When push comes to shove pensions trump students.

    1. Come on, Rufus, do you have to bring up Trump in every thread?

      1. Trumpsumption!

        1. That’s a disease where one’s brain starts to consume itself in the presence of Trump stories.

  2. “As long as everyone is equally harmed, it’s A-OK!”

    :bangs gavel:

  3. The even more amazing thing that’s never mentioned in California is that teachers are less than 40% of public school employees. There are administrators, administrators and more administrators, who all start work late, take a long lunch, and leave early, while the poor teachers stay late grading papers and preparing lesson plans.

    I don’t like the teacher’s unions in the slightest, but did grow up as the kid of a middle-school English teacher, and I know firsthand how good individual teachers can be. It would be nice if the teacher’s unions not only supported students better, but actually supported teachers better — by providing better opportunity for advancement and rewards for the quality teachers, and a simplified disciplinary system to get rid of the bad teachers who give the profession a bad name. And maybe instead of fighting for pensions for crappy lifer teachers who don’t give a whit about the kids, fight for school funding to go for actual education rather than bloated middle-management positions that don’t do a damn thing (how many ‘assistant principals’ does an elementary school need, really? My kid’s had several.)

    But of course, that would come back to the union itself, which exists for the union first and teachers a distant second, and kids last (only slightly even considered, and then, just for photo ops and marketing purposes). And the union itself isn’t going to do anything that improves the system, because that would threaten its comfy cronyish existence.

  4. The core of the new decision, which seems to this non-lawyer (and non teacher, and non student) to be saying that if the crummy policies are as near as we can tell causing equal harm to all California students rather than special harm to an identifiable group, then the Court feels powerless to overturn them:

    Well, yes, that’s exactly the holding, and it’s because the plaintiffs brought a facial equal protection challenge to the law rather than an as-applied challenge. The courts aren’t in the business of making the parties’ arguments for them. To the extent there’s a failure here, it belongs to the plaintiffs’ (and their attorneys’) chosen strategy, not the decision of the appellate court.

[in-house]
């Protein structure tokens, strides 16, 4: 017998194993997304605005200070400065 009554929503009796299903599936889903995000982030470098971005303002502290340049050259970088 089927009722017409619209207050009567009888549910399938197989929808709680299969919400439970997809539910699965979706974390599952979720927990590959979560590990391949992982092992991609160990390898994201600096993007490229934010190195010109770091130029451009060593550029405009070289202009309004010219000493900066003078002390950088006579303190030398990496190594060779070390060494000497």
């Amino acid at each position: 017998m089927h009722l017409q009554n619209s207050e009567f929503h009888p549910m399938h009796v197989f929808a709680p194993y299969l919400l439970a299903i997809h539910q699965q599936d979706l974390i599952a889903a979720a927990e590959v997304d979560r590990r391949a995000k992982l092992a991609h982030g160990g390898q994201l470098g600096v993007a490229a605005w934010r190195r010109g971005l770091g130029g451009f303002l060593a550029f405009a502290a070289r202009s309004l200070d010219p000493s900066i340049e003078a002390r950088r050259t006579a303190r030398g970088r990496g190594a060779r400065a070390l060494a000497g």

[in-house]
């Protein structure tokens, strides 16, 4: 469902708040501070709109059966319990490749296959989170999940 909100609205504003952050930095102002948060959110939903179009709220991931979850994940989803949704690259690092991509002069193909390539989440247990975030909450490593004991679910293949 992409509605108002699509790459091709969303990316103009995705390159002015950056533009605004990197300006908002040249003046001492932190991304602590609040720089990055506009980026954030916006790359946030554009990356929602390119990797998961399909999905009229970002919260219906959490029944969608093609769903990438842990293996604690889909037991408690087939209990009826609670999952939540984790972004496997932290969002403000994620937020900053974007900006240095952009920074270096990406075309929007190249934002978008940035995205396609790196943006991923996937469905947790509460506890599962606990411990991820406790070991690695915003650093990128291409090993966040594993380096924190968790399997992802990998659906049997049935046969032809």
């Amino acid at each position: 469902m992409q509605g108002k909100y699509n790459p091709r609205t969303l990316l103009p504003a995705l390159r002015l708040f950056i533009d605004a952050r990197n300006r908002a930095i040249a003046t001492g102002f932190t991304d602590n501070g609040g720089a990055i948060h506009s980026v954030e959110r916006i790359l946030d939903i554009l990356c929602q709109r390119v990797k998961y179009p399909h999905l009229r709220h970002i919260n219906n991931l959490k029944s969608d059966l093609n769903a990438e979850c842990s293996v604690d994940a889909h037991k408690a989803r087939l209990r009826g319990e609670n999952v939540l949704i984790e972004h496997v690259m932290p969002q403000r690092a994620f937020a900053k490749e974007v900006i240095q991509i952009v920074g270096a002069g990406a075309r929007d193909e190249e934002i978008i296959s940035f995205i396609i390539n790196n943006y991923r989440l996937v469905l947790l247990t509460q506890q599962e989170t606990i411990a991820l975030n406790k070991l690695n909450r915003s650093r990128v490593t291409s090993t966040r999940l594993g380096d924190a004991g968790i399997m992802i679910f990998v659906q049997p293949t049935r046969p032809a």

1. Why do liberals hate poor, minority children?

  5. While bad teachers may be spread out evenly, is the impact of a bad teacher the same on poor students as compared to even middle income families? I would expect well off families might have more time to give to their kids allowing them to lessen the blow of a bad teacher.

  6. Brilliant analysis for once. Thanks Brian Doherty. Let me fill you in a little bit more. This is the post-Constitutional USA. In the process of allowing federalization of everything, courts reclassify them as fitting within the federal government’s enumerated powers. (Article I, Section 8) Therefore, allowable. The technical problem with this distorted (and extremely dishonest) approach, is that nothing within the federal government’s enumerated powers relates to individual rights in any way other than equal treatment. Extending enumerated powers to include everything quite obviously destroys the whole purpose of enumerating powers; which early American progressives argued were illogical to begin with. (Why not pool state resources collectively and share for a more uniform outcome?) But more importantly, because so few people seem to have caught on: it nullifies the Bill of Rights and the Common Law basis of Western civilization. So – the actual outcome in this case is not the least bit surprising. It is very consistent with the past 30 years of rulings in which individual rights have not existed.

  7. NC teacher unions won a similar victory. Tenure reinstated for those teachers hired before the tenure abolition law was passed. Which is total and complete bullshit. No government employee has a lifetime right to a job. Lay off every one of them, rehire them under the new terms and if they don’t like it, well then they don’t need to reapply.